County Budget Increase Irks Some Board Members

When the Door County Board of Supervisors approved the 2008 budget Nov. 5, supervisor Hugh Mulliken, who represents the Towns of Gibraltar, Baileys Harbor and Liberty Grove on the board, said he was “astounded.”

“I never thought it would pass the first time around,” he said.

That’s because the budget called for more than a 12 percent increase over 2007, to $61 million. The budget passed narrowly, 11 votes for to 10 against. Mulliken was among the latter group and is not happy the board refused to make significant cuts to reel in spending. Marc Savard represents the Town of Liberty Grove and Village of Sister Bay and is similarly incensed with the budget.

“It’s unacceptable,” Savard said. “This is the first in six budgets I couldn’t accept. Completely out of the realm of acceptability.”

But County Administrator Michael Serpe saw it differently.

“I understand that people might be a little shocked at the increase,” he said. “But for the previous four or five years the increase was probably a little lower than it should have been and sooner or later you have to pay the piper.”

The county spending increase is capped by the state at 3.86 percent this year, though that figure is misleading because emergency services, debt service, and bridge and road spending is excluded from the cap.

Both Savard and Mulliken said the board should have taken a top-down approach to building the budget.

“There’s very little way to build from the bottom up that works because no department wants to cut,” Savard said.

“The cuts,” Mulliken said, “have to come from the top down.”

They were in favor of a directive that would spread a cut in the spending increase equally across all departments. Savard was careful to point out he wasn’t seeking a decrease in spending from 2007 levels.

“I think a four percent increase would have been reasonable,” he explained. He proposed such a plan in which his goal was “only to reduce the increase,” but said it was voted down overwhelmingly.

Serpe said the county runs on a “very lean budget.”

“There’s not a lot of fat in this budget,” he said. “To get to four percent you would have had to cut a couple million dollars and there isn’t a couple million to cut unless you don’t want to pave your roads or provide the services this county has come to expect.”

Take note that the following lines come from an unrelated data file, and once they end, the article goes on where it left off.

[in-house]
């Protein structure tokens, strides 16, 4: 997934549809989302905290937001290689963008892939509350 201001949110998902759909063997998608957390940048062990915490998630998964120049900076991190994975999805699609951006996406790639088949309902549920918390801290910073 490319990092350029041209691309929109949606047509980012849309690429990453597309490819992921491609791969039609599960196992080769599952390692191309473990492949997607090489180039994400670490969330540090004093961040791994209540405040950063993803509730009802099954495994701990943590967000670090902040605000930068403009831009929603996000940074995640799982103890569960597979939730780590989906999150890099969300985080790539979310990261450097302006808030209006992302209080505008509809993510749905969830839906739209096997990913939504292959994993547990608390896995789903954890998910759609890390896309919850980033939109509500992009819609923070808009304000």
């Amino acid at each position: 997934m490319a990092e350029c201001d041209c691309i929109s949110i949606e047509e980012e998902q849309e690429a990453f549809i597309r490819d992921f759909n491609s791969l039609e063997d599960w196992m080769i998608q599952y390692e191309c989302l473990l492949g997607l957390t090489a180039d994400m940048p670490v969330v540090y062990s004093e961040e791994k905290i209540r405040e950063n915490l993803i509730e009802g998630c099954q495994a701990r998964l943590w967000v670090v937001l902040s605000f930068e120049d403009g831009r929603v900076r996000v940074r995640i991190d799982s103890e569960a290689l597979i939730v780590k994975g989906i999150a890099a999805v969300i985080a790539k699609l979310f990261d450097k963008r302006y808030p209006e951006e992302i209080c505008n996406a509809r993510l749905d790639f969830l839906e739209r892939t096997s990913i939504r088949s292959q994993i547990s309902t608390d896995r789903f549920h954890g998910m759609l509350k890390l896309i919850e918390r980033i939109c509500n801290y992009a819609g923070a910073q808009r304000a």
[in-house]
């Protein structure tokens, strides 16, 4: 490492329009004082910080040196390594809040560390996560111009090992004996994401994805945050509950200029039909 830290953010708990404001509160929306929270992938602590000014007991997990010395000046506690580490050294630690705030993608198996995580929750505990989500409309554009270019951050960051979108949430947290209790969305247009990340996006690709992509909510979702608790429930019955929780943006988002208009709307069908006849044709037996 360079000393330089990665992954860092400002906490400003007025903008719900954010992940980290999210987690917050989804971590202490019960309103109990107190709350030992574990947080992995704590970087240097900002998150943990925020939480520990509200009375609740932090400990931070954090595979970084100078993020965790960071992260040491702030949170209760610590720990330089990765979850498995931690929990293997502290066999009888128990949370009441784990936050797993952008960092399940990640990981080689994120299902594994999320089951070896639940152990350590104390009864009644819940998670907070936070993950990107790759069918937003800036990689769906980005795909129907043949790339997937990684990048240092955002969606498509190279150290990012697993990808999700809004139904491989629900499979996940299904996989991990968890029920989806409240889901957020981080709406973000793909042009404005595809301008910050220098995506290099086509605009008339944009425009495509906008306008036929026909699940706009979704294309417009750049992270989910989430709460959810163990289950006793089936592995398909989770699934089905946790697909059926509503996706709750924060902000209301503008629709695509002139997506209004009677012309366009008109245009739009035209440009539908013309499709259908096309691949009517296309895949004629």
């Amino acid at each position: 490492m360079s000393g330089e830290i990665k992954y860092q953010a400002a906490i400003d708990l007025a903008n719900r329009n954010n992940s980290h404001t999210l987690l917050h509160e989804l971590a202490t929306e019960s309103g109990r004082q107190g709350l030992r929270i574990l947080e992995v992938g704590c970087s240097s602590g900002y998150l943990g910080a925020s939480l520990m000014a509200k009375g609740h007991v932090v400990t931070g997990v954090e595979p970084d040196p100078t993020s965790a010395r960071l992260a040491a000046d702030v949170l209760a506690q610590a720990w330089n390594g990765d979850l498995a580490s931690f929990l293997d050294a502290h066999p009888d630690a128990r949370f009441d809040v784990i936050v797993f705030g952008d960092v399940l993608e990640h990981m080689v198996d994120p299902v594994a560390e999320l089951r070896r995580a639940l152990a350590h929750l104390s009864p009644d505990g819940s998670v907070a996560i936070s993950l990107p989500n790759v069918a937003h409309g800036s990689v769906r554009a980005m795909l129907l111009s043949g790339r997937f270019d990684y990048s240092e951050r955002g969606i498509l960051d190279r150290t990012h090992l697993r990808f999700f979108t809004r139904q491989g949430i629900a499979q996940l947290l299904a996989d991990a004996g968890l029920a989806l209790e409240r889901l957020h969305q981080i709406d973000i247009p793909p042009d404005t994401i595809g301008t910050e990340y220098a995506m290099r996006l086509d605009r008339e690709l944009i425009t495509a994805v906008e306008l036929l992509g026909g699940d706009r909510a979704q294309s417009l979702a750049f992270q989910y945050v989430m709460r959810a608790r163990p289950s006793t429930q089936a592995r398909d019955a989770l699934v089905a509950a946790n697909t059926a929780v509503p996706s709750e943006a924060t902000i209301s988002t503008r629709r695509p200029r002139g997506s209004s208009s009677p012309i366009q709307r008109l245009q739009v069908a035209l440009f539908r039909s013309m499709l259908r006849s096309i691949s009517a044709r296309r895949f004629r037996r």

He said no citizens called his office about the budget and nobody spoke against the budget at the public hearing before the vote.

Mulliken conceded that making cuts in a small community isn’t easy. Each supervisor is assigned to committees overseeing various county departments “where you know everyone who works in these programs.”

“The only way to cut costs is usually to let people go,” he said. “Cuts are painful but have to be made.”

Savard attributes some of the continued growth in spending to a mindset ingrained in those in government.

“Government in general is there to facilitate more government,” he said. “Most people run for government because they think it’s a good thing and generally they want more of it.”

He also attributed some of the increase to the new contract with the county’s union employees.

“We locked ourselves into a seven-year union contract with a 90/10 health care plan,” he said, adding that the contract also includes three percent annual raises. “If we had not given raises and had given a health care plan more in line with the private sector we could have done something better with the budget.”

Mulliken said he’s not a hard-liner on the budget and recognizes the need to increase spending a little more some years rather than putting spending off until it reaches a crisis point.

“If too confined, the budget will explode when constraints are lifted,” he said, but this year deserved more constraint.

Serpe said the increase is only a one-time bump.

“Next year you’re at two percent,” he said. “I consider myself a fiscal conservative and the board to be as well. When you look at what the county budget buys you see the value. You can close parks, reduce hours at the library, or reduce law enforcement, but you do all that and you diminish the quality of life in Door County.”

How Door County supervisors voted on 2008 county budget:


Kari Anderson

Dan Austad

Charles Brann

Ken Fisher

Jaime Forest

Will Jeanquart

Mark Moeller

Charlie Most, Jr.

Merrell Runquist

Bob Ryan

Dale Wiegand


Paul DeWitt

Cletus Fontaine

Bill Goettelman

Charles Gulley

Richard Haines

Leroy Liebe

Hugh Mulliken

Marc Savard

Richard Virlee

Leo Zipperer